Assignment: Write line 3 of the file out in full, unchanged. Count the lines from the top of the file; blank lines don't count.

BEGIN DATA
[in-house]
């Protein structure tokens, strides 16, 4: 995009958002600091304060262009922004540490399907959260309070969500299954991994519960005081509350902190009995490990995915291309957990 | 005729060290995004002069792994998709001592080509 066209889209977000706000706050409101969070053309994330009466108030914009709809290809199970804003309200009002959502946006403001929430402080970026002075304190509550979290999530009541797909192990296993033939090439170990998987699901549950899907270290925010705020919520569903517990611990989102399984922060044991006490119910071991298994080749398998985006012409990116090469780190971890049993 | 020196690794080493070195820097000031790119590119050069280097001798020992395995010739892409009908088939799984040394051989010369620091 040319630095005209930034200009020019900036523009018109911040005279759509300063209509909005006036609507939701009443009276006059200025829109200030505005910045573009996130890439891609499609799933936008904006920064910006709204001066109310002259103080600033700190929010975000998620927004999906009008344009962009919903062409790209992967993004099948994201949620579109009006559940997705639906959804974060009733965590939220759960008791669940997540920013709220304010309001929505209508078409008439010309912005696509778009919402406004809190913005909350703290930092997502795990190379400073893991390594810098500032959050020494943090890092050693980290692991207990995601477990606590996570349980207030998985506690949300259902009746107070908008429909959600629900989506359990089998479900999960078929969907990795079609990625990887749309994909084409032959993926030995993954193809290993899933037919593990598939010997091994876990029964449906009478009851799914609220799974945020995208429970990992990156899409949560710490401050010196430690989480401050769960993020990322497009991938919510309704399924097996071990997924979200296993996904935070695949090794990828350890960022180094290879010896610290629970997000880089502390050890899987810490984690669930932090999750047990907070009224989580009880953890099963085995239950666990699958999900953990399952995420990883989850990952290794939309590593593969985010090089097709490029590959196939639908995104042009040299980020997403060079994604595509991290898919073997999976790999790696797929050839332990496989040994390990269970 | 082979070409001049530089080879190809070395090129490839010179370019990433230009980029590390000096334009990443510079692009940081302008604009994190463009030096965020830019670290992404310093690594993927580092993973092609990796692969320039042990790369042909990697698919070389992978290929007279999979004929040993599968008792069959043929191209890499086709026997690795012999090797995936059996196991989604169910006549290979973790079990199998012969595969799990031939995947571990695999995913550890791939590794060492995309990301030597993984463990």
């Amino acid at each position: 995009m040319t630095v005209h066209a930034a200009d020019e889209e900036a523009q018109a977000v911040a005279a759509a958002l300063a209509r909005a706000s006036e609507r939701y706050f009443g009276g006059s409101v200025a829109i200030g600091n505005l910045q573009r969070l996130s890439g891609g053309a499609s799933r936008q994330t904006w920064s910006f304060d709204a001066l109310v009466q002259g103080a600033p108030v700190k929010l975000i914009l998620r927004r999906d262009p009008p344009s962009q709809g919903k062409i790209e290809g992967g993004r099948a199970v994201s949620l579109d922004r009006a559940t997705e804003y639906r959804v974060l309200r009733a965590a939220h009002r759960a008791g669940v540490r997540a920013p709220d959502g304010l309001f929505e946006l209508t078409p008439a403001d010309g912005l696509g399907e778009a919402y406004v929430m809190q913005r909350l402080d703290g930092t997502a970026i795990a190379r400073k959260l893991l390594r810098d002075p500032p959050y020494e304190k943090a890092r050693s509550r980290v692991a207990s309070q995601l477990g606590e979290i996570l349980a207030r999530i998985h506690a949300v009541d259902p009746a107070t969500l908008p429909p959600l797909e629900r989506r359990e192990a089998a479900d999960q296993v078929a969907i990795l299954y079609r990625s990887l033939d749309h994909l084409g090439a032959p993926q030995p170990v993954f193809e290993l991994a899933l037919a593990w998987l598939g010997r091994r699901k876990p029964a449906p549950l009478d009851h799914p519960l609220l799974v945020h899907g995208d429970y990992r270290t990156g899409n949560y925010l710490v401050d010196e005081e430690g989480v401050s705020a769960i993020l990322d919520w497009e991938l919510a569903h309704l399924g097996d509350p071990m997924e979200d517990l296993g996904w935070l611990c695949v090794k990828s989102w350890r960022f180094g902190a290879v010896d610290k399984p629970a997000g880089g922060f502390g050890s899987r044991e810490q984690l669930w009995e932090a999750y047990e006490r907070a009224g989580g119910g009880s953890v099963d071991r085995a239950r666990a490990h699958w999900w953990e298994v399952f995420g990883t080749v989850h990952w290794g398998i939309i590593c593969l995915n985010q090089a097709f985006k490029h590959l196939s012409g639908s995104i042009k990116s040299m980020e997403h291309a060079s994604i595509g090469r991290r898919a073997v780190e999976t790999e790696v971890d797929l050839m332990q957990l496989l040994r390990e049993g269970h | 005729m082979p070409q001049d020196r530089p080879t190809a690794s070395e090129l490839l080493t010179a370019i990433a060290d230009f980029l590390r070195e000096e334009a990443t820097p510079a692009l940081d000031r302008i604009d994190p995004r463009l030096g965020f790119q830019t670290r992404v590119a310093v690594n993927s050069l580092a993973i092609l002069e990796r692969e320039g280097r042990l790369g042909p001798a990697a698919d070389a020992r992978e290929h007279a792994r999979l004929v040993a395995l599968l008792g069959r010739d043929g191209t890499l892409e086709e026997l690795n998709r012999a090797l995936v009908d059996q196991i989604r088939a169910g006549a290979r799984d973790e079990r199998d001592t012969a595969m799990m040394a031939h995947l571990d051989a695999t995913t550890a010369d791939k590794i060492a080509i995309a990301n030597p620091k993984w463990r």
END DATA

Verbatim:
């Amino acid at each position: 995009m040319t630095v005209h066209a930034a200009d020019e889209e900036a523009q018109a977000v911040a005279a759509a958002l300063a209509r909005a706000s006036e609507r939701y706050f009443g009276g006059s409101v200025a829109i200030g600091n505005l910045q573009r969070l996130s890439g891609g053309a499609s799933r936008q994330t904006w920064s910006f304060d709204a001066l109310v009466q002259g103080a600033p108030v700190k929010l975000i914009l998620r927004r999906d262009p009008p344009s962009q709809g919903k062409i790209e290809g992967g993004r099948a199970v994201s949620l579109d922004r009006a559940t997705e804003y639906r959804v974060l309200r009733a965590a939220h009002r759960a008791g669940v540490r997540a920013p709220d959502g304010l309001f929505e946006l209508t078409p008439a403001d010309g912005l696509g399907e778009a919402y406004v929430m809190q913005r909350l402080d703290g930092t997502a970026i795990a190379r400073k959260l893991l390594r810098d002075p500032p959050y020494e304190k943090a890092r050693s509550r980290v692991a207990s309070q995601l477990g606590e979290i996570l349980a207030r999530i998985h506690a949300v009541d259902p009746a107070t969500l908008p429909p959600l797909e629900r989506r359990e192990a089998a479900d999960q296993v078929a969907i990795l299954y079609r990625s990887l033939d749309h994909l084409g090439a032959p993926q030995p170990v993954f193809e290993l991994a899933l037919a593990w998987l598939g010997r091994r699901k876990p029964a449906p549950l009478d009851h799914p519960l609220l799974v945020h899907g995208d429970y990992r270290t990156g899409n949560y925010l710490v401050d010196e005081e430690g989480v401050s705020a769960i993020l990322d919520w497009e991938l919510a569903h309704l399924g097996d509350p071990m997924e979200d517990l296993g996904w935070l611990c695949v090794k990828s989102w350890r960022f180094g902190a290879v010896d610290k399984p629970a997000g880089g922060f502390g050890s899987r044991e810490q984690l669930w009995e932090a999750y047990e006490r907070a009224g989580g119910g009880s953890v099963d071991r085995a239950r666990a490990h699958w999900w953990e298994v399952f995420g990883t080749v989850h990952w290794g398998i939309i590593c593969l995915n985010q090089a097709f985006k490029h590959l196939s012409g639908s995104i042009k990116s040299m980020e997403h291309a060079s994604i595509g090469r991290r898919a073997v780190e999976t790999e790696v971890d797929l050839m332990q957990l496989l040994r390990e049993g269970h | 005729m082979p070409q001049d020196r530089p080879t190809a690794s070395e090129l490839l080493t010179a370019i990433a060290d230009f980029l590390r070195e000096e334009a990443t820097p510079a692009l940081d000031r302008i604009d994190p995004r463009l030096g965020f790119q830019t670290r992404v590119a310093v690594n993927s050069l580092a993973i092609l002069e990796r692969e320039g280097r042990l790369g042909p001798a990697a698919d070389a020992r992978e290929h007279a792994r999979l004929v040993a395995l599968l008792g069959r010739d043929g191209t890499l892409e086709e026997l690795n998709r012999a090797l995936v009908d059996q196991i989604r088939a169910g006549a290979r799984d973790e079990r199998d001592t012969a595969m799990m040394a031939h995947l571990d051989a695999t995913t550890a010369d791939k590794i060492a080509i995309a990301n030597p620091k993984w463990r």